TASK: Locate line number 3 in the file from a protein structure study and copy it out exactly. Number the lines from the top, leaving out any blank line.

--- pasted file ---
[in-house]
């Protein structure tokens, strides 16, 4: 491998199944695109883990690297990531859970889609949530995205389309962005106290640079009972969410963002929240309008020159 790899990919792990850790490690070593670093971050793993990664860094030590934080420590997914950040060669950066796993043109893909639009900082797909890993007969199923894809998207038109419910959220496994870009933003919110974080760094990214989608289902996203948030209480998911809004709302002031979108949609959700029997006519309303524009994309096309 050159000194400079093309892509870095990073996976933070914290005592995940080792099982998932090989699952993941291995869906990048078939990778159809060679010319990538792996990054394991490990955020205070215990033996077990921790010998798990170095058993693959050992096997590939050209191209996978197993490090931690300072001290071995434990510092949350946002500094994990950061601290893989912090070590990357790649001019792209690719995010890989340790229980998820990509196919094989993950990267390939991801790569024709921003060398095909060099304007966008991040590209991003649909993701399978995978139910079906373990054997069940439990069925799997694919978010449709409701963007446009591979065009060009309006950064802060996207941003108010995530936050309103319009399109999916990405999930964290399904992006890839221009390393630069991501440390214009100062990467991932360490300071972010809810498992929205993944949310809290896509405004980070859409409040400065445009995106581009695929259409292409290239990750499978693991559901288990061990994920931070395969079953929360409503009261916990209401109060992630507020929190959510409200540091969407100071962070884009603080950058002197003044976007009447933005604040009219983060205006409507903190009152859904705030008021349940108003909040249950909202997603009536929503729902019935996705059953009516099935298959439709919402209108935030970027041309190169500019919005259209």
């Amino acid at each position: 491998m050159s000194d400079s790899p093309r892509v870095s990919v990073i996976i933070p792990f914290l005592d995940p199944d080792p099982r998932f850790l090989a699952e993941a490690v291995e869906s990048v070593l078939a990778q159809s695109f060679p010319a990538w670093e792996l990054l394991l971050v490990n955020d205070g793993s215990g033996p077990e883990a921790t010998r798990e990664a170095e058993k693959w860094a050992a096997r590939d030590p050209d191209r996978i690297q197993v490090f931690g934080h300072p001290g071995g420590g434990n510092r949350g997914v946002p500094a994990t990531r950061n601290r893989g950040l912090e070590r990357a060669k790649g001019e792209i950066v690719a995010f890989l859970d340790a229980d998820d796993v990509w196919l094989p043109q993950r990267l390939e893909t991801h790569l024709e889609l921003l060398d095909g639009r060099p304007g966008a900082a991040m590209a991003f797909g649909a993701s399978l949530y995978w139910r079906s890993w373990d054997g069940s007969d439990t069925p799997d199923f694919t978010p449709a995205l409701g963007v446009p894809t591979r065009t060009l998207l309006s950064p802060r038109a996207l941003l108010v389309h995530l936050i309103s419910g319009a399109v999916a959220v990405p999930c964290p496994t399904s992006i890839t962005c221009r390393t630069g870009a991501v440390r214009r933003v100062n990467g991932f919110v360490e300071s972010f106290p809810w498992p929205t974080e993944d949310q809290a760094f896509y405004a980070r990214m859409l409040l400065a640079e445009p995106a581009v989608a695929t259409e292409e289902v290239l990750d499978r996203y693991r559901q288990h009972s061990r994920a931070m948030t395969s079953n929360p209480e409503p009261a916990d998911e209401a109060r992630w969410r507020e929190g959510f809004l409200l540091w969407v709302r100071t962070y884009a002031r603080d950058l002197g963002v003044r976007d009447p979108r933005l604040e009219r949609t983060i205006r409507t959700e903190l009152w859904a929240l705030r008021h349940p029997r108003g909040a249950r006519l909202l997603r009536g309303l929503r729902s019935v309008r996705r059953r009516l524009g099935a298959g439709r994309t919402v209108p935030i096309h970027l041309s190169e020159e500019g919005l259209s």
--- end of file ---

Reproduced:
């Amino acid at each position: 491998m050159s000194d400079s790899p093309r892509v870095s990919v990073i996976i933070p792990f914290l005592d995940p199944d080792p099982r998932f850790l090989a699952e993941a490690v291995e869906s990048v070593l078939a990778q159809s695109f060679p010319a990538w670093e792996l990054l394991l971050v490990n955020d205070g793993s215990g033996p077990e883990a921790t010998r798990e990664a170095e058993k693959w860094a050992a096997r590939d030590p050209d191209r996978i690297q197993v490090f931690g934080h300072p001290g071995g420590g434990n510092r949350g997914v946002p500094a994990t990531r950061n601290r893989g950040l912090e070590r990357a060669k790649g001019e792209i950066v690719a995010f890989l859970d340790a229980d998820d796993v990509w196919l094989p043109q993950r990267l390939e893909t991801h790569l024709e889609l921003l060398d095909g639009r060099p304007g966008a900082a991040m590209a991003f797909g649909a993701s399978l949530y995978w139910r079906s890993w373990d054997g069940s007969d439990t069925p799997d199923f694919t978010p449709a995205l409701g963007v446009p894809t591979r065009t060009l998207l309006s950064p802060r038109a996207l941003l108010v389309h995530l936050i309103s419910g319009a399109v999916a959220v990405p999930c964290p496994t399904s992006i890839t962005c221009r390393t630069g870009a991501v440390r214009r933003v100062n990467g991932f919110v360490e300071s972010f106290p809810w498992p929205t974080e993944d949310q809290a760094f896509y405004a980070r990214m859409l409040l400065a640079e445009p995106a581009v989608a695929t259409e292409e289902v290239l990750d499978r996203y693991r559901q288990h009972s061990r994920a931070m948030t395969s079953n929360p209480e409503p009261a916990d998911e209401a109060r992630w969410r507020e929190g959510f809004l409200l540091w969407v709302r100071t962070y884009a002031r603080d950058l002197g963002v003044r976007d009447p979108r933005l604040e009219r949609t983060i205006r409507t959700e903190l009152w859904a929240l705030r008021h349940p029997r108003g909040a249950r006519l909202l997603r009536g309303l929503r729902s019935v309008r996705r059953r009516l524009g099935a298959g439709r994309t919402v209108p935030i096309h970027l041309s190169e020159e500019g919005l259209s």